As the clocks go forward and we celebrate the Vernal Equinox, what better way to see in the spring than with a two-wheeled pilgrimage to three important prehistoric sites, including the ‘Stonehenge of the North’?

Great British Life: Cycling on the High Peak Trail at Parsley HayCycling on the High Peak Trail at Parsley Hay (Image: as caption)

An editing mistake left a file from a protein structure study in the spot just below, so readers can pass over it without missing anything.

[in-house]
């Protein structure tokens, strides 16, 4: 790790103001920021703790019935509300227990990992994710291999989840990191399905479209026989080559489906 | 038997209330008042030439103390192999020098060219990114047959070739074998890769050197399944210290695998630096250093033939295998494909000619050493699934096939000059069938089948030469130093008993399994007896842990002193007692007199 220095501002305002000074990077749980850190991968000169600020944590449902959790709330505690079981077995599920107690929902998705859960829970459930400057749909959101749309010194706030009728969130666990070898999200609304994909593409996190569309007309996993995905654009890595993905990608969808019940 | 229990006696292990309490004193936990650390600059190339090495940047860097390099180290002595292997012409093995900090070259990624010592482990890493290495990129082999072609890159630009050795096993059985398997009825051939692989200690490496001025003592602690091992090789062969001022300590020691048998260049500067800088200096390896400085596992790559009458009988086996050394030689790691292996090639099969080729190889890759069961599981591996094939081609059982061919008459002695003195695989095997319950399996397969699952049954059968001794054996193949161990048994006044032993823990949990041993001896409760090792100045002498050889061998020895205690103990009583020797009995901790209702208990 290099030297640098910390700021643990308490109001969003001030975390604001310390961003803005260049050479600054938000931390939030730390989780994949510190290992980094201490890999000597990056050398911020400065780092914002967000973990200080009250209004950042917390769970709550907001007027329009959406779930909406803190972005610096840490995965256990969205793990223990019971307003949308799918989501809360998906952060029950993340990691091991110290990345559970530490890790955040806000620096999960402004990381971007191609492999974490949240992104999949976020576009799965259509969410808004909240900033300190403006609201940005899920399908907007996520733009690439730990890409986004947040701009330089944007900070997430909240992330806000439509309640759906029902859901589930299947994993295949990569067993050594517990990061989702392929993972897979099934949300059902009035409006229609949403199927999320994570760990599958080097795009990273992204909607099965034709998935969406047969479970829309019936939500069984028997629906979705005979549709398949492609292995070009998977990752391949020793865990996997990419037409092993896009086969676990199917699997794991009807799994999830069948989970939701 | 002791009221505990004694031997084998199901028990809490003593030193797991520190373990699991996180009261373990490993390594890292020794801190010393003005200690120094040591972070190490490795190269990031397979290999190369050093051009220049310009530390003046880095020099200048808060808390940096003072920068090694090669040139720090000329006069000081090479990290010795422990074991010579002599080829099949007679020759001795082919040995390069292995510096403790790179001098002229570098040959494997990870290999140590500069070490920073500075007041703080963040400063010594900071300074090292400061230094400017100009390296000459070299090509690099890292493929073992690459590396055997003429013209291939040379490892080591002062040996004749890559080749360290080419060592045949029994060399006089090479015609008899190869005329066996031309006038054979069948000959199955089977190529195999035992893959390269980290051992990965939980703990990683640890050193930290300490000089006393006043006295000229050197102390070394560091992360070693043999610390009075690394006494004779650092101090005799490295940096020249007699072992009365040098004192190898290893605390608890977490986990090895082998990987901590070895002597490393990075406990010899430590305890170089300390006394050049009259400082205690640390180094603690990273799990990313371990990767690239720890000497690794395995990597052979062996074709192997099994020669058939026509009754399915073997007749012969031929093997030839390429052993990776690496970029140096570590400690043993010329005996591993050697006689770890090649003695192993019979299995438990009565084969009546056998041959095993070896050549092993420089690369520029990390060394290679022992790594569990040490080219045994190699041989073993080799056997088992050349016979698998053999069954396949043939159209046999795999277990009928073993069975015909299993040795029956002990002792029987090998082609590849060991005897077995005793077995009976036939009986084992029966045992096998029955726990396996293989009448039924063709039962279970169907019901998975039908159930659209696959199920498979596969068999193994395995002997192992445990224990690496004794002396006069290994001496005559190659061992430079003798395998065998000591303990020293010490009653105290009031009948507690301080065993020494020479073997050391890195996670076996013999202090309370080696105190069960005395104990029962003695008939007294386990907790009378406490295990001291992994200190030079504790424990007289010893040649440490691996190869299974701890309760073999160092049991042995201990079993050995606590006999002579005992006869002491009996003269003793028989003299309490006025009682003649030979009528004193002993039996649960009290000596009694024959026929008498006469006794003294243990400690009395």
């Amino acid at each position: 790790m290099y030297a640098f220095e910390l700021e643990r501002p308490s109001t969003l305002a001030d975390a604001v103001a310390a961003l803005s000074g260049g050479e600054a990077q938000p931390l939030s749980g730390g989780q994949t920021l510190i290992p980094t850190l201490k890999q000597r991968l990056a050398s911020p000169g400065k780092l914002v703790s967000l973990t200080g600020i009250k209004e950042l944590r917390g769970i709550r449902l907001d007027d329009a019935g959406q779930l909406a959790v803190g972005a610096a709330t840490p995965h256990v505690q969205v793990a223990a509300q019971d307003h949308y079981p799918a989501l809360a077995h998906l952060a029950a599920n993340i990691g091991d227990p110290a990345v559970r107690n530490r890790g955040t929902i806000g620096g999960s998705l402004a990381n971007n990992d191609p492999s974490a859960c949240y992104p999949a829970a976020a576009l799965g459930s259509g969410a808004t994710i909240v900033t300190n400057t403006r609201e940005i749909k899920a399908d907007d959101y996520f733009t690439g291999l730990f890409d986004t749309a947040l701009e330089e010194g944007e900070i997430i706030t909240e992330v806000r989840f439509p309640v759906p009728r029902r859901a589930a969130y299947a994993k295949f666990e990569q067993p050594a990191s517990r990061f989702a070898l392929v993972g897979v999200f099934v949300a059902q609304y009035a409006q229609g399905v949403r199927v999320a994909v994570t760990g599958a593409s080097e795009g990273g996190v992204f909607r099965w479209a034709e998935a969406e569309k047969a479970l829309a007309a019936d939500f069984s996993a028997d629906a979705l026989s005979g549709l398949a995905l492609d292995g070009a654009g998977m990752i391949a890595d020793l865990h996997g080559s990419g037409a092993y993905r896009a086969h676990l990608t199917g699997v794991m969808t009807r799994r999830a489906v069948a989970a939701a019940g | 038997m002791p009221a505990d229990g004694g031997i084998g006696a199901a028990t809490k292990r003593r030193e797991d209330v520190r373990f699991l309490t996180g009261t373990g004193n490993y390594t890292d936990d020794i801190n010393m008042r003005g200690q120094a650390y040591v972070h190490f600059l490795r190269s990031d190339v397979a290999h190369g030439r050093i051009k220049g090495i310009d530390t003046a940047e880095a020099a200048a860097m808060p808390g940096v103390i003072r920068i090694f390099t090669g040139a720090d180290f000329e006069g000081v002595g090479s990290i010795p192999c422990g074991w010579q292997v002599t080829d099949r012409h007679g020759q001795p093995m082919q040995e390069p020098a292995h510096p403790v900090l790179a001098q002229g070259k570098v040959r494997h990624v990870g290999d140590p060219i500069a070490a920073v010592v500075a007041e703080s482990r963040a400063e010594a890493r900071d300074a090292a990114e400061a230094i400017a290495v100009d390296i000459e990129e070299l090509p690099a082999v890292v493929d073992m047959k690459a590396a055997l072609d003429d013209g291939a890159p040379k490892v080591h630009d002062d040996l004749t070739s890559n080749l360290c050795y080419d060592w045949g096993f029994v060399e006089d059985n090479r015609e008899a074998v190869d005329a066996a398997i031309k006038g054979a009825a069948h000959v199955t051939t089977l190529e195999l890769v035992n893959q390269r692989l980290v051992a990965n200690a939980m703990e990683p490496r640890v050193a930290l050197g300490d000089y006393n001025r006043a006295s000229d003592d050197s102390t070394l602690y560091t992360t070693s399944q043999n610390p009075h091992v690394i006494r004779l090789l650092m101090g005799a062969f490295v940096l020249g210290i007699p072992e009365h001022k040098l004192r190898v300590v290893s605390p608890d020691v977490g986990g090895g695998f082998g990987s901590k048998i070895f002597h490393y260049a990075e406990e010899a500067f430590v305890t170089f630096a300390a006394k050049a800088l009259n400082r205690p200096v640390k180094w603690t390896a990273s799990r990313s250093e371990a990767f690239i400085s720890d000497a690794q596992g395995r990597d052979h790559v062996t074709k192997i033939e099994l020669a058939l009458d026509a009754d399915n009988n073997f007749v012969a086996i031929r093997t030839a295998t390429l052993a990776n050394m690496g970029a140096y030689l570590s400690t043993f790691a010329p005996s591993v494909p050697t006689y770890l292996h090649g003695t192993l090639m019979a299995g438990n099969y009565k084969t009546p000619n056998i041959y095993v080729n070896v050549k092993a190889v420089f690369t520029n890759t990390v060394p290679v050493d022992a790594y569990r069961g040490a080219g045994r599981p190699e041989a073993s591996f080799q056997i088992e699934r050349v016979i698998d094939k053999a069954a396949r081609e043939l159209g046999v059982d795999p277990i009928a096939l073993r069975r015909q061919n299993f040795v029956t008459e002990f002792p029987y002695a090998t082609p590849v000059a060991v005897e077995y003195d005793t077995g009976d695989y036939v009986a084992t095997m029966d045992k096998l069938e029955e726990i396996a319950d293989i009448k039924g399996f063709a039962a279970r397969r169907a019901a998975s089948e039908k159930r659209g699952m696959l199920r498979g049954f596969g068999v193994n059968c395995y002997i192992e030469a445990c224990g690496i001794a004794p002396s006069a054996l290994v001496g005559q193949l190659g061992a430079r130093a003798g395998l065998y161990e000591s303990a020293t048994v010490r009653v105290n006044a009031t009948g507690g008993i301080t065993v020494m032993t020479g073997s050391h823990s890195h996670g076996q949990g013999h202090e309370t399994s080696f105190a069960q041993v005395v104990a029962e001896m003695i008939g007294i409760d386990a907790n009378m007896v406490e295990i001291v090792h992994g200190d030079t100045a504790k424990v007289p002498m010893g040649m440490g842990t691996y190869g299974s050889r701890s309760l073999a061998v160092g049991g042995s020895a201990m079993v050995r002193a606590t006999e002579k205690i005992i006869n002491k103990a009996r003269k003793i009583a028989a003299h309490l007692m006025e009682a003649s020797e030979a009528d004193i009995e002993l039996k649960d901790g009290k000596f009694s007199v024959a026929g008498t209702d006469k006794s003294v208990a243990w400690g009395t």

Derbyshire boasts several impressive prehistoric sites - and this month's rural ride features three of them: Arbor Low, the Nine Ladies, and the Bull Ring. Each gives a tantalising glimpse into the area's Neolithic past - when there was an important shift from a hunter-gatherer to an agrarian culture. Tribes started to settle in one place, grow crops, keep livestock, and bury their dead in long barrows, and then later in the Bronze Age, round barrows (such as the one at Gib Hill). They also put huge amounts of effort into the creation of the massive, mysterious stone circles. We can only speculate on their purpose, but many have been proven to be in alignment with key solar, lunar and celestial phenomena - the most significant of which seem to be the winter and summer solstices, and, to a lesser extent, the spring and autumn equinoxes. The latter were connected with the rising and the setting of the Pleiades - another significant alignment - and marked the beginning and end of the main growing cycle. Whatever took place at such sites at such times, it is tempting to imagine that by turning our wheels with pedal power we are somehow synchronising with the greater turning wheel of the year. Regardless of one's thoughts on the matter, there are few things more enjoyable than a brisk cycle ride on a bright spring day - feeling the blood flowing through one's body, and the cobwebs of winter being blown away, as one coasts down a country lane lined by hedgerows and woodlands coming alive with birdsong and new growth.